Visualizing Amdahl’s Law

Consider a single-core processor machine. A set of instructions (a program) takes 100 minutes to execute completely on this machine. A subset (say 80%) of these instructions can be parallelized (concurrent instructions) and run simultaneously on multiple machines. Now, increasing the number of machines can only improve the execution time of this subset of instructions. However, the remaining (20%) unparallelizable code (sequential instructions) has to run on a single-core processor machine. Thus, no matter how many more processors or machines (resources) are added, the total execution time of the entire program can never be less than the time it takes for the sequential instructions to execute (20 minutes). Amdahl’s Law encapsulates this concept as a mathematical formula to estimate the theoretical increase in the speedup of the execution of a program upon increasing the resources of the machine on which it runs.

If a fraction f of a program is parallelizable, the speedup s achieved by running the program by increasing resources only affects this fraction f. The remaining 1 - f is not affected. Thus, the theoretical increase in the speedup of the entire program is given by

    \begin{equation*}    S=\frac{1}{(1 - f) + \frac{f}{s}} \end{equation*}

Consider a program that requires 16 units of time to execute on a single-core processor machine. The 4 units of red are sequential instructions and the remaining 12 units of green are parallelizable concurrent instructions.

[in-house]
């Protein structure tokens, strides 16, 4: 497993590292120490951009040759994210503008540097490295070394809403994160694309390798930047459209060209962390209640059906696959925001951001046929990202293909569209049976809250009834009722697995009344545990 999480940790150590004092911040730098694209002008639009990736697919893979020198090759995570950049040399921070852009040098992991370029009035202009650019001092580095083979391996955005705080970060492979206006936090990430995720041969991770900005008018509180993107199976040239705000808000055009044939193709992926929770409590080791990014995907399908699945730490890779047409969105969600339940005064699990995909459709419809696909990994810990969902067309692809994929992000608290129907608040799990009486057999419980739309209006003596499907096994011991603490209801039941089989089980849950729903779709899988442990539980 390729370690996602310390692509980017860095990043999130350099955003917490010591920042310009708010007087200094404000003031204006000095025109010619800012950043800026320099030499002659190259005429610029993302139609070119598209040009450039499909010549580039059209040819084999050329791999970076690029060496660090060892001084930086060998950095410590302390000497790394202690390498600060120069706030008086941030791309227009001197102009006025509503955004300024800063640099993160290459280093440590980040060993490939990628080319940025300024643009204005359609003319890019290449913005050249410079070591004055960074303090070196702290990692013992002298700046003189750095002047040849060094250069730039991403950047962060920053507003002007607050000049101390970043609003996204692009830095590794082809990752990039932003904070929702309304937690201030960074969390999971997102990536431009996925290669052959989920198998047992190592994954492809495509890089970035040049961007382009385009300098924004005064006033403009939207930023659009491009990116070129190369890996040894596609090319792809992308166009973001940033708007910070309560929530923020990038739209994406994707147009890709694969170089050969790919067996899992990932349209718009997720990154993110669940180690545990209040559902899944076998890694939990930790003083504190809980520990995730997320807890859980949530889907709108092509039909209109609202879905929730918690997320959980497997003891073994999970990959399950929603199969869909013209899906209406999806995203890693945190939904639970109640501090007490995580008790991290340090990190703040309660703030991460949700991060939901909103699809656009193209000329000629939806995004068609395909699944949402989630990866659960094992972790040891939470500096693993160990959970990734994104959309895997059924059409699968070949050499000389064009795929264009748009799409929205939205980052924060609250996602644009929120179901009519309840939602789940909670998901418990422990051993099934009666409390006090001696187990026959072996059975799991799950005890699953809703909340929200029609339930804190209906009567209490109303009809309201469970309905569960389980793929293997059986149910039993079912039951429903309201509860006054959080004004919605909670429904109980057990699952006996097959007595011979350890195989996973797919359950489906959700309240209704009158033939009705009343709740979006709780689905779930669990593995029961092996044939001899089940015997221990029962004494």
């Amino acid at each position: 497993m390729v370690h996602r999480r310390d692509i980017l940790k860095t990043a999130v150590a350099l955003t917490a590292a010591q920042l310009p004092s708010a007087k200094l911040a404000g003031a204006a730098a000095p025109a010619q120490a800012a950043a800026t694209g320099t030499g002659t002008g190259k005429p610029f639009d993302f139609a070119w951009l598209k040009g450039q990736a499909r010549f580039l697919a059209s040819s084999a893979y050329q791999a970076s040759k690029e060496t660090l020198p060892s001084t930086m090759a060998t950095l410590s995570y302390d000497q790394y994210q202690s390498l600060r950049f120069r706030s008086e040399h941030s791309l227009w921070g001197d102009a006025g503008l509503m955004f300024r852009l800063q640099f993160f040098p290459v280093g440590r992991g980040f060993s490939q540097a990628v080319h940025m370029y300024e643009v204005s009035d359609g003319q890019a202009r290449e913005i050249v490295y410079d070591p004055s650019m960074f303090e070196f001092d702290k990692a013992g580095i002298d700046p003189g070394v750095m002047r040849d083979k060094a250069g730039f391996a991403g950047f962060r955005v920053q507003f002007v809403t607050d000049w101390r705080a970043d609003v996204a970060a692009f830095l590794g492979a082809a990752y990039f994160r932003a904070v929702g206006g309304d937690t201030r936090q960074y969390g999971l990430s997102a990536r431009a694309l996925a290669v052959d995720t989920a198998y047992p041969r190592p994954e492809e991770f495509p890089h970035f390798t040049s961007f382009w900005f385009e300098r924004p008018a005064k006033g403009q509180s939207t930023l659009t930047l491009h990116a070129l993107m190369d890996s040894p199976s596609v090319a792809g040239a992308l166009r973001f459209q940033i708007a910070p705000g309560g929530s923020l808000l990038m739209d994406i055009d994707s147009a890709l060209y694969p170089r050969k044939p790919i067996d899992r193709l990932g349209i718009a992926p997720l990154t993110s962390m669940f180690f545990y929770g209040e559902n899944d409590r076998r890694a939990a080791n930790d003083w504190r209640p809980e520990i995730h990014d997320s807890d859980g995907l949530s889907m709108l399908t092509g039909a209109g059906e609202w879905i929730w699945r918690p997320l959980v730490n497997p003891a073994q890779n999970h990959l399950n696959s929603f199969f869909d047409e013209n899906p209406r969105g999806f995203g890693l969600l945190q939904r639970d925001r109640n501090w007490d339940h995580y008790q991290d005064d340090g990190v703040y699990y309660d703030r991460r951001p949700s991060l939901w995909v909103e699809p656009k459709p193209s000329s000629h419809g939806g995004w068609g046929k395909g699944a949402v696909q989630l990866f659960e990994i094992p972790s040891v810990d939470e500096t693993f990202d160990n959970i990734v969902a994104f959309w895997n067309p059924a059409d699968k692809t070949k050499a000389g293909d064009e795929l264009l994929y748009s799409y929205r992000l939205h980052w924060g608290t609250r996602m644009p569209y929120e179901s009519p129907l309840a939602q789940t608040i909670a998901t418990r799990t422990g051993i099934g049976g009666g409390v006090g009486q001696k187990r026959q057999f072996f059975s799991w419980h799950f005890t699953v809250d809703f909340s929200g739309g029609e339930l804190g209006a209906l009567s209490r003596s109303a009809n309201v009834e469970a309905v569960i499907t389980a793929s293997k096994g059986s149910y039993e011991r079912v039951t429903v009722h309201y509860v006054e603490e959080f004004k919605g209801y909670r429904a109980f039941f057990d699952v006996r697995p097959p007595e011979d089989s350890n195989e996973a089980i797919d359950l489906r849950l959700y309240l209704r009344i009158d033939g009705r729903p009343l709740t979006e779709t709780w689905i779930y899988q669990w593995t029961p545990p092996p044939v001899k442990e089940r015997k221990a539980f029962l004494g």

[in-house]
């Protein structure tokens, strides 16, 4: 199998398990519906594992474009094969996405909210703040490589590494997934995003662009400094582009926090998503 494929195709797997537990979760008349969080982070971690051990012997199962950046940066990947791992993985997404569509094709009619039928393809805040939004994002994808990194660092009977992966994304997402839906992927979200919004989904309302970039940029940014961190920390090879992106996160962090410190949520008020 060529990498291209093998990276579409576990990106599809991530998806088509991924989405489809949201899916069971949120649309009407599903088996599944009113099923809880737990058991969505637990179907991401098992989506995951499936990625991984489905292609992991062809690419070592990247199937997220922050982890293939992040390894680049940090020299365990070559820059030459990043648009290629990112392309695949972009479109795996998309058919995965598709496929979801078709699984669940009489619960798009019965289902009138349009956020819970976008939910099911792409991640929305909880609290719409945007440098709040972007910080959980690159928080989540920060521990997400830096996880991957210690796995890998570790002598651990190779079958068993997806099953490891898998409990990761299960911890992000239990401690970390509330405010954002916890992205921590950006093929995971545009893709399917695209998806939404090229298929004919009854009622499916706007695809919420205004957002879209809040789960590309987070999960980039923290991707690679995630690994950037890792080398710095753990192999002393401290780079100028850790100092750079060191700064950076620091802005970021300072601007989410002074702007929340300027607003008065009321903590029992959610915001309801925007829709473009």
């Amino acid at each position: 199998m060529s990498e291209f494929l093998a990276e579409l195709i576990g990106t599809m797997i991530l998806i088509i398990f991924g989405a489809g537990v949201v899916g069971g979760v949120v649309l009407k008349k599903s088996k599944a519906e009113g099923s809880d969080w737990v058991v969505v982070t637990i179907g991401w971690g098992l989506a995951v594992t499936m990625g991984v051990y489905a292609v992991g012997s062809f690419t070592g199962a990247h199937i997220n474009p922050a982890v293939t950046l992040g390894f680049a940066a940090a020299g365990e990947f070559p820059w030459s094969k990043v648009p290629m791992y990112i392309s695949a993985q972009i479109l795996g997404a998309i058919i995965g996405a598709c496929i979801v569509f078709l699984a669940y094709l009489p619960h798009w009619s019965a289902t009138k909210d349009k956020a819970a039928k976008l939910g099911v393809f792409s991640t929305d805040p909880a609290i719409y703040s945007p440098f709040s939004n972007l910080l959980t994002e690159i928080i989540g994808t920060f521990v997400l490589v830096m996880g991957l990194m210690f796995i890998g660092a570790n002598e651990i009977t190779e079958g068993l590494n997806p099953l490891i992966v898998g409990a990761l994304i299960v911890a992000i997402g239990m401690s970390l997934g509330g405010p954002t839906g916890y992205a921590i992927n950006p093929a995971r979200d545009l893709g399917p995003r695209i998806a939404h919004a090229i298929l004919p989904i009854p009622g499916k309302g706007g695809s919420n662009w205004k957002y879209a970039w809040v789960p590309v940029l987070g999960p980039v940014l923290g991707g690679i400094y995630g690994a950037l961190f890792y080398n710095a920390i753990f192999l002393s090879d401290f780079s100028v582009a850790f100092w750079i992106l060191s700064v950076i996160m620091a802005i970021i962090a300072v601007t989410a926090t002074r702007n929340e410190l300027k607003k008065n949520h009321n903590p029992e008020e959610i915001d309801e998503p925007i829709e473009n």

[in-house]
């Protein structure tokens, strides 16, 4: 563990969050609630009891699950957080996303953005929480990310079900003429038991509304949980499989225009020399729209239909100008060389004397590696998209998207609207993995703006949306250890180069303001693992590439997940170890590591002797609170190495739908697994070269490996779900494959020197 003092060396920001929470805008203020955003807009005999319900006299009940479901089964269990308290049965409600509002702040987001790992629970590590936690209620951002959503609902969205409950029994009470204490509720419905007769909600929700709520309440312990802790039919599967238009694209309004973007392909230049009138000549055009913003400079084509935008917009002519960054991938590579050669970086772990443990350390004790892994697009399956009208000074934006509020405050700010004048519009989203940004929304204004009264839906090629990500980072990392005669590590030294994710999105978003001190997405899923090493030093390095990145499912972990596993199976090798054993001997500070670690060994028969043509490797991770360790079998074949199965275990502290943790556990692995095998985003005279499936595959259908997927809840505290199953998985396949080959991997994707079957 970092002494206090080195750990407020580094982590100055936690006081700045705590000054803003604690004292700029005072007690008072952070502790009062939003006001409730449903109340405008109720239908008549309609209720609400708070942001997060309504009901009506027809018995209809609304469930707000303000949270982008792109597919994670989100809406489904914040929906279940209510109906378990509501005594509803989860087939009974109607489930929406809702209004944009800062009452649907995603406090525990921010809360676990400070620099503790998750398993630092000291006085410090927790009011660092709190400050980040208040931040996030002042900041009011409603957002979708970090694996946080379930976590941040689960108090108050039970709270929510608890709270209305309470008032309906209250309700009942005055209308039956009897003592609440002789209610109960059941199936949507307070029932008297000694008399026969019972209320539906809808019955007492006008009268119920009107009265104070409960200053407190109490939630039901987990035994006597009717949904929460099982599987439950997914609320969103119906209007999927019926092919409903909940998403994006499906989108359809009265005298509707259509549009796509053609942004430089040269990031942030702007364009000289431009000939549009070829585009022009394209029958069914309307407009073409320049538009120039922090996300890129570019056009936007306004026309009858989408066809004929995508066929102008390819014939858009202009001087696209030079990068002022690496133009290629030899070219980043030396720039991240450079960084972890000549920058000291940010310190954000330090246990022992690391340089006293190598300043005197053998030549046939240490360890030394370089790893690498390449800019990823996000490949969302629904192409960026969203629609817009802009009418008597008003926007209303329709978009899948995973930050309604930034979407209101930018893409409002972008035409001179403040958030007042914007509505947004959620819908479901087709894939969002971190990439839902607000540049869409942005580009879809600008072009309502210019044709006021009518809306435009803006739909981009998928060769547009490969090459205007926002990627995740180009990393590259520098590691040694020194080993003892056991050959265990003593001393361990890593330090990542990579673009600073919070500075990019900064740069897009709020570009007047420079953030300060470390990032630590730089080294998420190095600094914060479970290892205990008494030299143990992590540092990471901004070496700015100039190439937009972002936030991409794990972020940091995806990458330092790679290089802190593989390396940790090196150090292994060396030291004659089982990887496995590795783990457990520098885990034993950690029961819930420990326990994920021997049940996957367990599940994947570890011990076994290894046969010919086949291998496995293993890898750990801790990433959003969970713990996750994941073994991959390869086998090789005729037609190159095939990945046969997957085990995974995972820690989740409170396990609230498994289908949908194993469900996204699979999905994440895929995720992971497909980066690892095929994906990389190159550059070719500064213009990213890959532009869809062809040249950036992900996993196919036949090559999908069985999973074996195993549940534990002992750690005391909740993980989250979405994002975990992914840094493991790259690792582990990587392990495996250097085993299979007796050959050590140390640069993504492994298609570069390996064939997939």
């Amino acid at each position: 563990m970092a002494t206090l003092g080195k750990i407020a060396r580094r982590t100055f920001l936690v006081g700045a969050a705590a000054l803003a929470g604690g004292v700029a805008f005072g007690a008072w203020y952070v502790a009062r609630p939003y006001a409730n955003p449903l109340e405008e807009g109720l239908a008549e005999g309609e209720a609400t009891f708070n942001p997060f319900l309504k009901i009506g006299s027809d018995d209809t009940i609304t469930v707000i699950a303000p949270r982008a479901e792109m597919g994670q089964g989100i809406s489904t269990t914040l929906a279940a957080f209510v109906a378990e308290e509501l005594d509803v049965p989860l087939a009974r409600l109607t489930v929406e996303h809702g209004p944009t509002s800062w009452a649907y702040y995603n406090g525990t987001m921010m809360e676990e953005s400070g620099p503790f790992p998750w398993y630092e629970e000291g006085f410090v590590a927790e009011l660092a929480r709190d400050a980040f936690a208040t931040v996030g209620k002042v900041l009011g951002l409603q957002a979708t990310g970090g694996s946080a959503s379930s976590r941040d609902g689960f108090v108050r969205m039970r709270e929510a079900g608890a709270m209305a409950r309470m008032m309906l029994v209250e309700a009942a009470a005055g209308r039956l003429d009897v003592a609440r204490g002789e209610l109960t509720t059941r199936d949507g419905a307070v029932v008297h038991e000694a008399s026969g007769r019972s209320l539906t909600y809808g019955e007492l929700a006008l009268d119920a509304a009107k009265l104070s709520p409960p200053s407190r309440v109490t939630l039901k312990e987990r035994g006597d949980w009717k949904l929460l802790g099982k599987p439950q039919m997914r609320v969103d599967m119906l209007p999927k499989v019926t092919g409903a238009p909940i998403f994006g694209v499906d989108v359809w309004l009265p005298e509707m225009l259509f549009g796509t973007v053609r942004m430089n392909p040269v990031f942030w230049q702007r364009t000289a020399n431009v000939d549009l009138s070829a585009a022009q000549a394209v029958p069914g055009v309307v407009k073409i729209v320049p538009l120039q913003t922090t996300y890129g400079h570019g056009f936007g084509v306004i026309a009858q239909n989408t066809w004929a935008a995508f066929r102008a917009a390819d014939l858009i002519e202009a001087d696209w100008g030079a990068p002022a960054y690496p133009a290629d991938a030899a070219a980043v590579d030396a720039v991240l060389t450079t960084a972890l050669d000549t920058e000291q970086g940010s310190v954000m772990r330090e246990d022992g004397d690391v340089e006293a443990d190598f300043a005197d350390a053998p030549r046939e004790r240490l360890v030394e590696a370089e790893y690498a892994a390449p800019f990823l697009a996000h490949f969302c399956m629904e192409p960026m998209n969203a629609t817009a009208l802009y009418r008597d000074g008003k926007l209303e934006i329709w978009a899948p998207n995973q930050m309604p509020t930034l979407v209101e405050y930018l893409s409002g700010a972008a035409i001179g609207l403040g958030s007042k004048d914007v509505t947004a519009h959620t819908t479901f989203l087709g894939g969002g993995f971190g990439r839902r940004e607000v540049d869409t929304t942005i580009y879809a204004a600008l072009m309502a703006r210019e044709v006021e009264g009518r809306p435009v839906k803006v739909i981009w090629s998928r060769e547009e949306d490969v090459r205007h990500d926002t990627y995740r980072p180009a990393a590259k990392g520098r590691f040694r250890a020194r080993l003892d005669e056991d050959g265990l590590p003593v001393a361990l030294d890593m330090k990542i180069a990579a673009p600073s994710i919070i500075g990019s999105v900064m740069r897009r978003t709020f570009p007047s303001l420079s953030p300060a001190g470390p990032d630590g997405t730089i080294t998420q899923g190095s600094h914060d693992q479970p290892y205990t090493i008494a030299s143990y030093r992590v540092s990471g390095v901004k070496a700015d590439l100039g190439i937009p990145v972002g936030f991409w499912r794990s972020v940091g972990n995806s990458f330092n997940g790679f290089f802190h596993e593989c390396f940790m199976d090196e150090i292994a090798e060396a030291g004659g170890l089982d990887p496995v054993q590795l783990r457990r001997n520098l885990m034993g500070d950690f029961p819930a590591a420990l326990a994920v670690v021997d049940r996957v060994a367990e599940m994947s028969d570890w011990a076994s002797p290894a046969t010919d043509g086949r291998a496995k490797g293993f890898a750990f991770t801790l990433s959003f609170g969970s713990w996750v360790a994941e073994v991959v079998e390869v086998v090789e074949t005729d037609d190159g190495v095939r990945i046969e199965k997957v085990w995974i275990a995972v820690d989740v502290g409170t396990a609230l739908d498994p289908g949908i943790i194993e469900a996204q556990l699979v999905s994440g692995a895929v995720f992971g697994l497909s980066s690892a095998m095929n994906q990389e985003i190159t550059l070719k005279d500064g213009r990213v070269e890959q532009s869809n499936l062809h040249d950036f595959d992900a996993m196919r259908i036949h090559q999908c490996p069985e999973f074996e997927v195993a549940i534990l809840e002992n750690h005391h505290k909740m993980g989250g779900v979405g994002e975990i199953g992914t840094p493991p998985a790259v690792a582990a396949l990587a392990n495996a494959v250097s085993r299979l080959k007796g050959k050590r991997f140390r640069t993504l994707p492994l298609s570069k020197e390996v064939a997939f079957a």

\begin{equation*} f = \frac{12 \text{ green}}{4 \text{ red} + 12 \text{ green}} = \frac{3}{4} = 0.75 \end{equation*}

If another processor is added, the concurrent instructions can be split across these two processors and executed simultaneously. The light green units indicate the instructions being run in parallel with their green counterpart on different processors.

The same program now requires only 4 red + 6 green = 10 units of time, which gives a speedup of

    \begin{equation*} \frac{16}{10} = 1.6 \end{equation*}

This is verified by the formula

    \begin{equation*}    S=\frac{1}{(1 - 0.75) + \frac{0.75}{2}} = 1.6 \end{equation*}

Adding more processors gives the following results

For the above configuration, the execution time has reduced to 4 red + 1 green = 5 units of time. In the extreme case, if theoretically there were infinite processors to run the concurrent instructions, the execution time will be at least 4 (red) units of time. Thus, the amount of sequential instructions in a program limits the improvement in execution time achieved by adding more resources.

For a fixed f, the continuous distribution of the execution time of a program by increasing the number of processors will look something like below. The total execution time is asymptotically bounded by the sequential execution time.

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